Reduced lending in the wake of the financial crisis in the United States coupled with price volatility could bring some livestock producers to a “crisis point” next year, an economist told a seminar Nov. 2.
Danny Klinefelter, professor and extension economist at Texas A&M University, said tight credit could push some livestock farms out of business.
“There are going to be foreclosures on the livestock side, people either voluntarily liquidating or (being) forced to sell their operations,” Klinefelter told a seminar entitled Forces Driving the Ag Credit Market and Its Impact on Producers.”
The seminar was organized by the Chicago Mercantile Exchange, home to the livestock and grain futures markets.
Commodity prices soared last year as investors poured money into commodities. But then prices crashed as the credit crunch and recession took hold.
While U. S. grain prices have declined from record highs, they remain at historically high levels, with harvest delays fuelling gains along with another inflow of speculative money.
Besides high prices for feed, hog farmers have had to contend with import bans imposed by some countries during the H1N1 flu outbreak. Hog producers have suffered losses for about two years, with an industry group estimating the losses at above $5 billion.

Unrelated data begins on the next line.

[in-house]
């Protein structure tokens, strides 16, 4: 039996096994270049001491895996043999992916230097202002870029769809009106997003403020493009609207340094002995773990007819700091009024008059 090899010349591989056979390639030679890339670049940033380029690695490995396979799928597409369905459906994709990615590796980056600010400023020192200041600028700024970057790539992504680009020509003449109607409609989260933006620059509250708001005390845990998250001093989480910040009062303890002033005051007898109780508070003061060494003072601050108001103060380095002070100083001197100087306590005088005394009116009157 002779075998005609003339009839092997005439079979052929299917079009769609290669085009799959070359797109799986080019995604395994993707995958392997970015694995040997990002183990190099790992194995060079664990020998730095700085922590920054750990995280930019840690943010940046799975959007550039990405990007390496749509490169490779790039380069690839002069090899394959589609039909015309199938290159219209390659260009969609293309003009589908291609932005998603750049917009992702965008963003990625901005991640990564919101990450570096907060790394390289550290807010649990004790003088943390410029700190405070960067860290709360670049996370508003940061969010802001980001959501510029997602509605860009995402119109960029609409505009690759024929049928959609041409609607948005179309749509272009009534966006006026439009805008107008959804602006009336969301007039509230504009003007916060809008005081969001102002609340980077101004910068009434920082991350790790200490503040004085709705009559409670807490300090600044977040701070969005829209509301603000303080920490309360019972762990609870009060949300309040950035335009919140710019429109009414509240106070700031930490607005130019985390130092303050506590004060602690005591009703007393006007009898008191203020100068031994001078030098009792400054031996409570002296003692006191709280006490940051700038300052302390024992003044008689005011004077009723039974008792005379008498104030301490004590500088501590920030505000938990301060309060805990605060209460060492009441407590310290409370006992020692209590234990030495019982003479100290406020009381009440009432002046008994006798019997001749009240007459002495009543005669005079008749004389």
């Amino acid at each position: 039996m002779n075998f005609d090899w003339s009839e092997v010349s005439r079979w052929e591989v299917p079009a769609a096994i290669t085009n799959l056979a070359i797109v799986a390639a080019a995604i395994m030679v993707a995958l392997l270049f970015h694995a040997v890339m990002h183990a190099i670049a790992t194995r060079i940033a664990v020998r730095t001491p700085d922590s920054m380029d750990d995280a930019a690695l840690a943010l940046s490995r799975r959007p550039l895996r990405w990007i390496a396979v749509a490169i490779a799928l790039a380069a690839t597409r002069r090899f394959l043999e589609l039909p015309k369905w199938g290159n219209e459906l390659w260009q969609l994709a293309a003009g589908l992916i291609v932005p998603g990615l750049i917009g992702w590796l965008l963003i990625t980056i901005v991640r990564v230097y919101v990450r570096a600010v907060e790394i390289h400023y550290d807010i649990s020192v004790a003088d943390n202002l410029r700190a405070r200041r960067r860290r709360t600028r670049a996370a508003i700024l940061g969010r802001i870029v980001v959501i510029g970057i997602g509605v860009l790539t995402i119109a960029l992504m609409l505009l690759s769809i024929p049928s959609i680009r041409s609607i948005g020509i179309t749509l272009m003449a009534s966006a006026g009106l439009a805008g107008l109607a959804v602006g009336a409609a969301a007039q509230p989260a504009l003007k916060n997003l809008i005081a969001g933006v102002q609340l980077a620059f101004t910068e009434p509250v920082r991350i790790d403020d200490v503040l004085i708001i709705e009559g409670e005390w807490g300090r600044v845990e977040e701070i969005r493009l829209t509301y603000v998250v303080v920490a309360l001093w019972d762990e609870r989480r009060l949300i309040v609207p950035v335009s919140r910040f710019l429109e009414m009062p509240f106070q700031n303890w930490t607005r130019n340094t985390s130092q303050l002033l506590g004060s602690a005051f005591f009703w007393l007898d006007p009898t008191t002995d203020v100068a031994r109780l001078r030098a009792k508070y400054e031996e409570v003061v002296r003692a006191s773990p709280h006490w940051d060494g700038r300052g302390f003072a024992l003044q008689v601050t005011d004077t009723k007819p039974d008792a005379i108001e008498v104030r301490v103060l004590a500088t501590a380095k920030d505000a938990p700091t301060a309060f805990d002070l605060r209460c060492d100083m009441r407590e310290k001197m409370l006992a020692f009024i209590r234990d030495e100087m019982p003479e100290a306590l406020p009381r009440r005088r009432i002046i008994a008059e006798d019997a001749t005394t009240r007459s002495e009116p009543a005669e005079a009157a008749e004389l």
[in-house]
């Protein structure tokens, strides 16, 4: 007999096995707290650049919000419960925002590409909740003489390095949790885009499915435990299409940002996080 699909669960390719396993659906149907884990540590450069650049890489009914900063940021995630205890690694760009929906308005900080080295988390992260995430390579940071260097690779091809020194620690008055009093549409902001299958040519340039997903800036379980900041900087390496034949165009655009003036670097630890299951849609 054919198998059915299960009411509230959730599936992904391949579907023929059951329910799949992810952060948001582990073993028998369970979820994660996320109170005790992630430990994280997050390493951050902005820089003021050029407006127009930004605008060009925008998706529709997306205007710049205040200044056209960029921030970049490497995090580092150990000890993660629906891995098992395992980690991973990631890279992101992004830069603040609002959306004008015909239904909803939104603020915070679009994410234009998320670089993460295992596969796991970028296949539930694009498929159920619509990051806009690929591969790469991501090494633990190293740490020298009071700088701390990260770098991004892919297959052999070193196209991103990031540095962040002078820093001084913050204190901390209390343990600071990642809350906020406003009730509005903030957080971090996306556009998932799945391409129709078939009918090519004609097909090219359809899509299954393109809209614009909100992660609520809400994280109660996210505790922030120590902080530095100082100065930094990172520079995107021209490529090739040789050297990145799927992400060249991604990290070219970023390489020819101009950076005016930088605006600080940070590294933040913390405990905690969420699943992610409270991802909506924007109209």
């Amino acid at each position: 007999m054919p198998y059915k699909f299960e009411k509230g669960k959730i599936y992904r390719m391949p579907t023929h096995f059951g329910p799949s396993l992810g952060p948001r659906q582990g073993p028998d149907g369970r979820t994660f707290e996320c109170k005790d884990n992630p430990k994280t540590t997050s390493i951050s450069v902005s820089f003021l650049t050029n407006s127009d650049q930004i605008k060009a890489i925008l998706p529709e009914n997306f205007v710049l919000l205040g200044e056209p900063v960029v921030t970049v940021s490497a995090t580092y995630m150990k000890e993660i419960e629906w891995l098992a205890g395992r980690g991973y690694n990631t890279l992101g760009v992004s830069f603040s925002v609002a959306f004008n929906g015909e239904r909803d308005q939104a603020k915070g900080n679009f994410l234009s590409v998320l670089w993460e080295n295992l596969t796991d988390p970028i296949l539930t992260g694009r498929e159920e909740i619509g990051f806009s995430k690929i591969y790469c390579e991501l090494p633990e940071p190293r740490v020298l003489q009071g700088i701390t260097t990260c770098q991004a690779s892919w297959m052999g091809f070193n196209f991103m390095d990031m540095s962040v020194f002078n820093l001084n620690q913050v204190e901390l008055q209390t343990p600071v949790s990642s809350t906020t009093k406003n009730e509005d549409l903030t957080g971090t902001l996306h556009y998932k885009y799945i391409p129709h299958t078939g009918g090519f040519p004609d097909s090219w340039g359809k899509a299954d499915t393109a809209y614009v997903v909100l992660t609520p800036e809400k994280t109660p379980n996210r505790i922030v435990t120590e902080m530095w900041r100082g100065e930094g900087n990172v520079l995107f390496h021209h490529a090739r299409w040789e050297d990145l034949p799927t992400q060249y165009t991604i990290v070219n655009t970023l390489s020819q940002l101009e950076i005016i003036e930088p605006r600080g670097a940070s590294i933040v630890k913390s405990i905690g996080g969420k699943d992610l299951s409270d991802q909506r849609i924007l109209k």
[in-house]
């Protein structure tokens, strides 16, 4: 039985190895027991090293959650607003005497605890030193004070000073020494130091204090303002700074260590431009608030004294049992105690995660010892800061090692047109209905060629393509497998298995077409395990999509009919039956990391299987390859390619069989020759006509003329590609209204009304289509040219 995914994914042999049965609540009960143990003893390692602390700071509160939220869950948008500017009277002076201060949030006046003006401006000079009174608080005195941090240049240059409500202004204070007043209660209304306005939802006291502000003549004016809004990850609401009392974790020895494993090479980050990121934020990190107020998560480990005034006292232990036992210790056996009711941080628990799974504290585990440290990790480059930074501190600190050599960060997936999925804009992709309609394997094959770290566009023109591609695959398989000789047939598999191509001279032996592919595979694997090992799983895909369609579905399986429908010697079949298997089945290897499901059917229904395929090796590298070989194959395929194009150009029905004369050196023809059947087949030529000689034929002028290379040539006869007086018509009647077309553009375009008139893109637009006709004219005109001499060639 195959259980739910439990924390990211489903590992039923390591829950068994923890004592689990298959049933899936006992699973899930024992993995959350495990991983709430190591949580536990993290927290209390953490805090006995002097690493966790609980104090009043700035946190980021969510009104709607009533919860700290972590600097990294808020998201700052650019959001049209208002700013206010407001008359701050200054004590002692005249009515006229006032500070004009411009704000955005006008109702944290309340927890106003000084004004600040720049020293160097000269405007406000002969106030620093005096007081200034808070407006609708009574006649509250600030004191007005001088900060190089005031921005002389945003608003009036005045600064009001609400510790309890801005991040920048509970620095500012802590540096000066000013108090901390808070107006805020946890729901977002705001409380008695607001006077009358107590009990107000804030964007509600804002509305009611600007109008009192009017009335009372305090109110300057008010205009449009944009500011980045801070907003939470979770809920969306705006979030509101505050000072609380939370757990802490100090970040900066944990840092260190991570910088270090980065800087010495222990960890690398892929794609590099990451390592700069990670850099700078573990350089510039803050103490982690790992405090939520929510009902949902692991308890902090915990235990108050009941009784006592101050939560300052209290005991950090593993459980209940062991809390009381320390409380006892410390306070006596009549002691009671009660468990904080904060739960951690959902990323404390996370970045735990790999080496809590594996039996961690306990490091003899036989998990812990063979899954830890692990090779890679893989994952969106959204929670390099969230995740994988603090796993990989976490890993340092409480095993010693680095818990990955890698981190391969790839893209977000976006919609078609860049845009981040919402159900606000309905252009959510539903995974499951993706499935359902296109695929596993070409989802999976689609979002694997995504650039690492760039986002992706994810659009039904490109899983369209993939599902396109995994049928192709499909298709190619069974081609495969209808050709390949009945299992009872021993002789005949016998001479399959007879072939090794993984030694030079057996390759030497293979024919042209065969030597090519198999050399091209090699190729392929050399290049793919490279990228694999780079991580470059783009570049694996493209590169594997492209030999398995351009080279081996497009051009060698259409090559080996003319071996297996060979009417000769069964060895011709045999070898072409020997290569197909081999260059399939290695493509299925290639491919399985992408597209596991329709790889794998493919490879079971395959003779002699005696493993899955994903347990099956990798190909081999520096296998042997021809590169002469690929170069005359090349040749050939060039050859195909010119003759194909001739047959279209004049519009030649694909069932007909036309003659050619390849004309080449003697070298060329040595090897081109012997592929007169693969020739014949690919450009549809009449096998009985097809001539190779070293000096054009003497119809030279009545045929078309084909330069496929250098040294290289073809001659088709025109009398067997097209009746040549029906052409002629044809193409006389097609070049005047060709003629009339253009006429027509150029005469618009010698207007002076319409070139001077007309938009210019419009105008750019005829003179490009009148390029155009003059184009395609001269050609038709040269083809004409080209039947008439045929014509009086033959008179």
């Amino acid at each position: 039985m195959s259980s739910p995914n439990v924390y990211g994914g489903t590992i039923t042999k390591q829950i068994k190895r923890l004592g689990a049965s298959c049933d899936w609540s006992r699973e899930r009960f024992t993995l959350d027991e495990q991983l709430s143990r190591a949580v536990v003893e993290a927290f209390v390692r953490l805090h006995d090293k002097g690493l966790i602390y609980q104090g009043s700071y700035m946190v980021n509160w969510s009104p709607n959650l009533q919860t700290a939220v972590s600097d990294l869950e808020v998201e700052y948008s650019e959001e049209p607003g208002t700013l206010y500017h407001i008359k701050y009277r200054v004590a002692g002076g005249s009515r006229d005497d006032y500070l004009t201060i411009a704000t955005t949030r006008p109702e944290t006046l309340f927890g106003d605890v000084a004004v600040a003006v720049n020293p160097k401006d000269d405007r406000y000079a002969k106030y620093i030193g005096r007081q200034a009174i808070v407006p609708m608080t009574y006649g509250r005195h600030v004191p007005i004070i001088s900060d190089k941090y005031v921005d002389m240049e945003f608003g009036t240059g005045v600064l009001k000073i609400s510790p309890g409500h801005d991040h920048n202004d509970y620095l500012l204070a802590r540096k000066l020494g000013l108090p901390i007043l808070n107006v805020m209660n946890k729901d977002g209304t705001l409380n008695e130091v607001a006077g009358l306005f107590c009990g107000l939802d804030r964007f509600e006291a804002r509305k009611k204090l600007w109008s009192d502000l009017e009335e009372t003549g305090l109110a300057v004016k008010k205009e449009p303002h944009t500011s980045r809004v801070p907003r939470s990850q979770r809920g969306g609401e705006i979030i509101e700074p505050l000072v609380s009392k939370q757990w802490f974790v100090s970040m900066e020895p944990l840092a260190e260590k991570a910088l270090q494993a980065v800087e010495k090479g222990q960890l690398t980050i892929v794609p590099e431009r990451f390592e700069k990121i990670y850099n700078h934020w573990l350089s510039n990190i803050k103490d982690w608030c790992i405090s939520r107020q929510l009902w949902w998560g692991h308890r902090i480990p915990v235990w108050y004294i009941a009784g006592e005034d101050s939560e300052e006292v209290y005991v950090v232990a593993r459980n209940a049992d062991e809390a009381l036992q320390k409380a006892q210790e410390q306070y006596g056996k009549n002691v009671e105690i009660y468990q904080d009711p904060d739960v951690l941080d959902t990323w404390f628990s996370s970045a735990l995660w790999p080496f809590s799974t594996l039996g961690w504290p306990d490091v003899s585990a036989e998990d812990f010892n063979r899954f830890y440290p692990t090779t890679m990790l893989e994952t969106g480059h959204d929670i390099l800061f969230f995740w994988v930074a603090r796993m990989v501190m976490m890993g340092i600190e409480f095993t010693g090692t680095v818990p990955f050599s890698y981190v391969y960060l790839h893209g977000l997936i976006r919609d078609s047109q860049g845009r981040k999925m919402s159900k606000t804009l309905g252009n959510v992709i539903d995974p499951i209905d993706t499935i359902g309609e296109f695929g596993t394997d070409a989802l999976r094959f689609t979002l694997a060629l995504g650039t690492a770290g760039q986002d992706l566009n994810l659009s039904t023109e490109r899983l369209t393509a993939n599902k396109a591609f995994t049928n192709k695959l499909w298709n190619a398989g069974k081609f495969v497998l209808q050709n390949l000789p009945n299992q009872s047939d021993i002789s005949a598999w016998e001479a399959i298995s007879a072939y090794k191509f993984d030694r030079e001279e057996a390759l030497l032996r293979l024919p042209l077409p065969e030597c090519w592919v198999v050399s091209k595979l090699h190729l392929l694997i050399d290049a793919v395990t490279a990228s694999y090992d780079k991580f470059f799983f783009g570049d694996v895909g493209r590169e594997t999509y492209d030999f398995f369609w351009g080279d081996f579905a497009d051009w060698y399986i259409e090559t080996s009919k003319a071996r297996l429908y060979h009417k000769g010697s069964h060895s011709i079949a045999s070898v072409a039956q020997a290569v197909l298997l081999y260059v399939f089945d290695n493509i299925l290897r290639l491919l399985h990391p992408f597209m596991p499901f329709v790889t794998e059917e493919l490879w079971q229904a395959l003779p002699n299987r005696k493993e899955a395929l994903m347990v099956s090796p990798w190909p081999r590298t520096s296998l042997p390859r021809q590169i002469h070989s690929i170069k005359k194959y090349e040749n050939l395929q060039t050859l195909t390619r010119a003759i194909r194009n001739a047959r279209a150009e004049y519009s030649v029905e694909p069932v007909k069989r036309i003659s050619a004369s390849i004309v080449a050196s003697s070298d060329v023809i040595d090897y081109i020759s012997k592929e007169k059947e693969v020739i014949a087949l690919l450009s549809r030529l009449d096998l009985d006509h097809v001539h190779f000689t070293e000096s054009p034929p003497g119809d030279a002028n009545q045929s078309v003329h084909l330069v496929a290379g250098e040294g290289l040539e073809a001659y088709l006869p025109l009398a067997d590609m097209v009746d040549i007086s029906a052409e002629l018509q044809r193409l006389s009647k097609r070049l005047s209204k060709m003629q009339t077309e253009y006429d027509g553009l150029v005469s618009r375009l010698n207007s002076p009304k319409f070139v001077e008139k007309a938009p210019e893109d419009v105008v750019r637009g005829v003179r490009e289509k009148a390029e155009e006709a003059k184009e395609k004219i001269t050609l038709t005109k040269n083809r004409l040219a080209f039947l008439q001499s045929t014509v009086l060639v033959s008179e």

Dairy farmers have seen milk prices pressured by a big world supply.
Klinefelter said both the hog and dairy sectors will be under pressure in 2010 as farm creditors tighten credit to limit risk and bolster reserves, and declining values for farmland add more financial pressure.
Land accounts for 87 per cent of farm assets, while property is often the chief collateral in any lending agreement, Klinefelter said.
Farmland values fell five per cent during the second quarter in Iowa, one of the top agriculture producers in the United States, according to the Federal Reserve Bank of Chicago.
Klinefelter said a “cleansing” of as long as three years typically follows long periods of big profits and expansions.
“The function of a competitive market is to drive the economic returns to the average producer to break-even,” Klinefelter said.
“The really top people are making money and growing, the average guy is hanging in there, but those not as successful are losing money and being forced to exit the industry.”